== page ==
August 17, 2017; Brookings Institution
We now have a better idea about why the economic recovery just doesn’t feel right. Two recently released reports from the Brookings Institution’s Hamilton Project shed more light on employment in the United States and the challenges we still face from a struggling economy. The good news is that the overall job market has now fully recovered from the huge loss of jobs experienced during the 2007-2008 Great Recession. But while the statistic recovery is now complete, the human impact is not; there are significant lingering challenges being faced by those left on the outside looking in.
From an overall national perspective, the employment picture is back to what it was pre-Recession. Adjusting for the overall growth of the population and the aging baby boom generation, “nearly a full decade after the start of the recession, employment has returned to its demographically adjusted pre-recession level. This does not mean that all harm to the labor market resulting from the Great Recession has dissipated, nor that the economy is at full employment. It does mean, though, that the economy has added enough jobs to make up for the losses during the Great Recession.”
Reaching the yard marker of 2007-2008 is an important milestone. But compared to the three recessions that preceded the Great Recession (1981, 1990, and 2001), the hole left was much deeper and it took much longer to recover. While the nation as a whole is now back to normal, regionally there are significant differences.
States in the Northeast and Midwest have seen particularly strong job growth, adjusting for demographic change; for example, Massachusetts has closed its gap and added 1.1 percentage points. Some of the largest remaining gaps are observed in Western states, where Wyoming has the largest employment rate gap of -4.3 percentage points. Importantly, these differences may reflect differences in population growth and migration across the states.
For regions on the downside of the recovery curve, the challenges remain difficult. Across the country, there is an oft-unseen population for whom the recovery has not happened at all. They are not working, and so do not have the income from a steady job to provide a stable economic platform. For governments at all levels, nonprofit organizations, and philanthropists who see “safety net” supports as within their mission, understanding this segment of our population is critical. According to Brookings, “of the nearly 38 million men and 56 million women who are not in the labor force, 57 percent of men and 55 percent of women are at least 55 years old. At the other end of the spectrum, about 23 percent of men and 16 percent of women who are not in the labor force are ages 16 to 24, 81 percent of whom reported being in school.”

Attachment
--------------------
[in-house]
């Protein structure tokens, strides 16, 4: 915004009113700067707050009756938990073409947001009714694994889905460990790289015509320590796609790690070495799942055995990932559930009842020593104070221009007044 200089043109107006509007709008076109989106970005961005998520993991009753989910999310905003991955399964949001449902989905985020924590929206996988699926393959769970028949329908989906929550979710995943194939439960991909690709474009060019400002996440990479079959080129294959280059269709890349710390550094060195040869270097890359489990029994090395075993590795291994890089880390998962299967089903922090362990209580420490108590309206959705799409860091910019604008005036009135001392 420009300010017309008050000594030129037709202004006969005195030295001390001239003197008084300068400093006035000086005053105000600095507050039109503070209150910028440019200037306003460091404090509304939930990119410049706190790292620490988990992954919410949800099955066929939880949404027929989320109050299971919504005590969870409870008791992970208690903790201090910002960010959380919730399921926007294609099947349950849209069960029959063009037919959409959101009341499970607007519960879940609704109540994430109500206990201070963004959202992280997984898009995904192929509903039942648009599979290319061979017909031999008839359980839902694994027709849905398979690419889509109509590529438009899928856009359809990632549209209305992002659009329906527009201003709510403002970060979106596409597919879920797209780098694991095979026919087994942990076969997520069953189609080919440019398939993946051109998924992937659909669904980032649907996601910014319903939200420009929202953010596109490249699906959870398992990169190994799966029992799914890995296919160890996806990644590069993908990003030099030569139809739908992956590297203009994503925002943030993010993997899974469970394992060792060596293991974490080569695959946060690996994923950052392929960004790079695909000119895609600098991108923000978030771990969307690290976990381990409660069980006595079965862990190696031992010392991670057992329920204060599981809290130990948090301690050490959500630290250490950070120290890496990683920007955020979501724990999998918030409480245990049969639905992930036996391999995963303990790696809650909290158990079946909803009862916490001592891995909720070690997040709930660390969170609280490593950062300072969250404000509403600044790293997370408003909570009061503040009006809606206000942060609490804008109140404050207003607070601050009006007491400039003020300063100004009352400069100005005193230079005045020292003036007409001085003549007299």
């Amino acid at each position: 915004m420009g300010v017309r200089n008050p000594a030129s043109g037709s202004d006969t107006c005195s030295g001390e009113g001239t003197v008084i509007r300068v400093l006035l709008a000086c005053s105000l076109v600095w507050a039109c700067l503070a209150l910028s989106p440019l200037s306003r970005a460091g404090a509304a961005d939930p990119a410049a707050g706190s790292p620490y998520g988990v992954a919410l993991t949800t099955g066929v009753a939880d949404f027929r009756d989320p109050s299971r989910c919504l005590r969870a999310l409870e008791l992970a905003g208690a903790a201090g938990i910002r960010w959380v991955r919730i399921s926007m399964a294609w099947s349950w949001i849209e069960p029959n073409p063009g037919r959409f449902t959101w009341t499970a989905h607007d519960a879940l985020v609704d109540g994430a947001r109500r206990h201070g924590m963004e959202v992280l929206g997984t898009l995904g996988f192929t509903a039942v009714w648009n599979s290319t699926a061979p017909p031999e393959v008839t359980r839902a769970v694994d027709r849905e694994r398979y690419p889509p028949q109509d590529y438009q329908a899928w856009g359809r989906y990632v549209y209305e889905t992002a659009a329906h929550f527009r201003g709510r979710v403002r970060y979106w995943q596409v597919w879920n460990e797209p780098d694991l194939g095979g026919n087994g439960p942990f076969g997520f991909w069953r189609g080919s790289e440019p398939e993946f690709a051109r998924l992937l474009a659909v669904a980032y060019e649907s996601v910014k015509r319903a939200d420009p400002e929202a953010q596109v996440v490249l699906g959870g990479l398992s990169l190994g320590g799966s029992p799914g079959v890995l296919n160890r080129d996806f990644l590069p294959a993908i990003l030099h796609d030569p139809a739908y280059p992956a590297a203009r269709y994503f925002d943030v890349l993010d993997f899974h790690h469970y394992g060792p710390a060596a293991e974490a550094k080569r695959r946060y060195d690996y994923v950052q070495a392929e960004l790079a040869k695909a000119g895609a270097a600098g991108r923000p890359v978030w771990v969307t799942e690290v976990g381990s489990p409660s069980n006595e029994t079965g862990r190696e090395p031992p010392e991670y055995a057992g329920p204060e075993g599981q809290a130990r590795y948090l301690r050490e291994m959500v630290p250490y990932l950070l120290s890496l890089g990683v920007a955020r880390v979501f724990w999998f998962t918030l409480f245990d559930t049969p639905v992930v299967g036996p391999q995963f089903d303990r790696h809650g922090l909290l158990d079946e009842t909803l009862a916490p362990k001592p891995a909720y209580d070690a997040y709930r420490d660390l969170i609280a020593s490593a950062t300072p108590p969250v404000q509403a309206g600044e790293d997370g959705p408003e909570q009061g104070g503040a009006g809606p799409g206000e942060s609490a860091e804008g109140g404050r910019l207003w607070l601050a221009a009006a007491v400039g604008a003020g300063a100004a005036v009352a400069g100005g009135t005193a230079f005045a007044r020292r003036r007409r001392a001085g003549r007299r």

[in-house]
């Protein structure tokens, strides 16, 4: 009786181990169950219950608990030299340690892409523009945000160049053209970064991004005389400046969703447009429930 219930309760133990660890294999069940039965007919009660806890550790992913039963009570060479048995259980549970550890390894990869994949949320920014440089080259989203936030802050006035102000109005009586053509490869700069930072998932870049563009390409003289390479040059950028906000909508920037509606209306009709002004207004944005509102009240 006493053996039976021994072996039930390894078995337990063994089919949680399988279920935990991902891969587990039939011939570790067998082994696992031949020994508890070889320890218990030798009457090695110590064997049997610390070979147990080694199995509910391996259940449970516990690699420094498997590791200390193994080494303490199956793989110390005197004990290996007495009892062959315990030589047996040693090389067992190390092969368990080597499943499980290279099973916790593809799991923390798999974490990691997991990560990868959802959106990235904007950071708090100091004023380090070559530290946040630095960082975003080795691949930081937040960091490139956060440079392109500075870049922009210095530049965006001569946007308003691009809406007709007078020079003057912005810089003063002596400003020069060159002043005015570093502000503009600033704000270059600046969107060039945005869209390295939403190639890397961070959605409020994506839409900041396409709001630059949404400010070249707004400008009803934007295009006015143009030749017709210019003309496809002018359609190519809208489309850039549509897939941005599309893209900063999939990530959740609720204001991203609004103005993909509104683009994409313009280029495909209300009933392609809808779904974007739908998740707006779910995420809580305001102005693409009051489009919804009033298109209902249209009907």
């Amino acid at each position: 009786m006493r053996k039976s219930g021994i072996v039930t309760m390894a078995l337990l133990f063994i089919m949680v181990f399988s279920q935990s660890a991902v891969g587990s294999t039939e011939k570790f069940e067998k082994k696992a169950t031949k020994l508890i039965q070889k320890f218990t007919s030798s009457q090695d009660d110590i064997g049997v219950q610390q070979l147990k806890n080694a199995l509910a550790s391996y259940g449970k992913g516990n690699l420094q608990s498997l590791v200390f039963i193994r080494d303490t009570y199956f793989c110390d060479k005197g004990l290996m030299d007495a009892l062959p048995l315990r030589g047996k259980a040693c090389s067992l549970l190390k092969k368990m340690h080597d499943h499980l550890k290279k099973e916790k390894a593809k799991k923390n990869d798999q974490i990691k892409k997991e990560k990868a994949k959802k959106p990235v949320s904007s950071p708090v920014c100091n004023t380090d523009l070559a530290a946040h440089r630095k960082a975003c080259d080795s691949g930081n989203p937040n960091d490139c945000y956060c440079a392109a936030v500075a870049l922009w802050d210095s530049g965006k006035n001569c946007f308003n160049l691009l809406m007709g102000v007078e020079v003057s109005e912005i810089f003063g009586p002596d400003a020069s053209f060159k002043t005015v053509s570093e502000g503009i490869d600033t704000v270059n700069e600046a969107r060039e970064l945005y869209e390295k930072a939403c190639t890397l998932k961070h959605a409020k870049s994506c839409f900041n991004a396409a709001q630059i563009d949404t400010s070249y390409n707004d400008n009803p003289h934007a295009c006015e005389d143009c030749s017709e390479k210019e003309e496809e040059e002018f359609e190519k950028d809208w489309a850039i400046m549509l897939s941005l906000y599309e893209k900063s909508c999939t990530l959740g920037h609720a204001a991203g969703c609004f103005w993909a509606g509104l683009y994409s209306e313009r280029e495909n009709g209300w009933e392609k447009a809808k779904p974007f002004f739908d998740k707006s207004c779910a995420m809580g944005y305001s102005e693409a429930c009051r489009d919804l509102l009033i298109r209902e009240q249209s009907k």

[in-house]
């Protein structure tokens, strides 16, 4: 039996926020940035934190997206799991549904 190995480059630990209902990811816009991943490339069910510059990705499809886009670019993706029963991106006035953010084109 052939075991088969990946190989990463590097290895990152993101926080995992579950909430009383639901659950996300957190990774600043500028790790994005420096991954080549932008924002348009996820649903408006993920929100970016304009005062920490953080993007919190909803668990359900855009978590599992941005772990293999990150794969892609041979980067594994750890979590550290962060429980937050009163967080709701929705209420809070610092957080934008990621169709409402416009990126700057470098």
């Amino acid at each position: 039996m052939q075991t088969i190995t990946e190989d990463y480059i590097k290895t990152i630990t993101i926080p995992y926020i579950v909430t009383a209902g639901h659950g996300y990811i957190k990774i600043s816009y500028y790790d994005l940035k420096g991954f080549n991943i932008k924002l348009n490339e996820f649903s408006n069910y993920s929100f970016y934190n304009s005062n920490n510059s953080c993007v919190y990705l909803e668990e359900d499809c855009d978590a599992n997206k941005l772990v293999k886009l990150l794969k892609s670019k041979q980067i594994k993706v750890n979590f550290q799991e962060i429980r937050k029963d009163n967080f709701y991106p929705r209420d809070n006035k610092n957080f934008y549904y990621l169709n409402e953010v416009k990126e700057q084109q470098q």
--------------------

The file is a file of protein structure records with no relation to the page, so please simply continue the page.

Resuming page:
Two current major political battlefields, education and health care, become even more important in light of what the Brookings studies found. Education does matter; “the less educated an adult is the more likely it is that they will not be in the work forces.” And good health (and healthcare) matters, too. Brookings found that “almost 30 percent of prime-age nonparticipants—roughly equally split between men and women—report being ill or disabled. With roughly 45 percent of prime-age male nonparticipants classified as disabled, health related barriers to being in the labor force may represent a significant challenge…and pain medication may prevent a significant number of men from working.”
Being without a job and having no family to lean on for support is a prescription for poverty. “Among nonparticipants living alone, the overwhelming majority are in the bottom quintile of the income distribution: 89 percent of males and 94 percent of females fall into this income range.” Having a partner to live with improves your chances, especially if you are a nonworking woman. “Almost 40 percent of partner-only households in which there is a male nonparticipant are in the bottom quintile of income, compared with only 15 percent of partner-only households in which there is a female nonparticipant.” At the very bottom of the economic ladder of working age adults are the “11 percent [who] report income from the safety net while receiving no earnings and the more than 1.3 million Americans out of the labor force [who] report having no income at all.”
Clearly, the work of economic repair has not been completed. For organizations, public and private, whose work it is to support those who cannot make it on their own, this picture of a recovery still in progress can help shape their agenda for the coming months and years. A better understanding of the barriers keeping people out of gainful employment can help tailor programs and policies to be more effective. Recognizing that education, health, and other societal issues outside the workplace are significant can help build support for strengthening these social systems. Seeing the regional and demographic obstacles can lead to a more focused look at how best to overcome the hurdles. Ignoring these clues will lead to more societal turmoil and dysfunction.—Martin Levine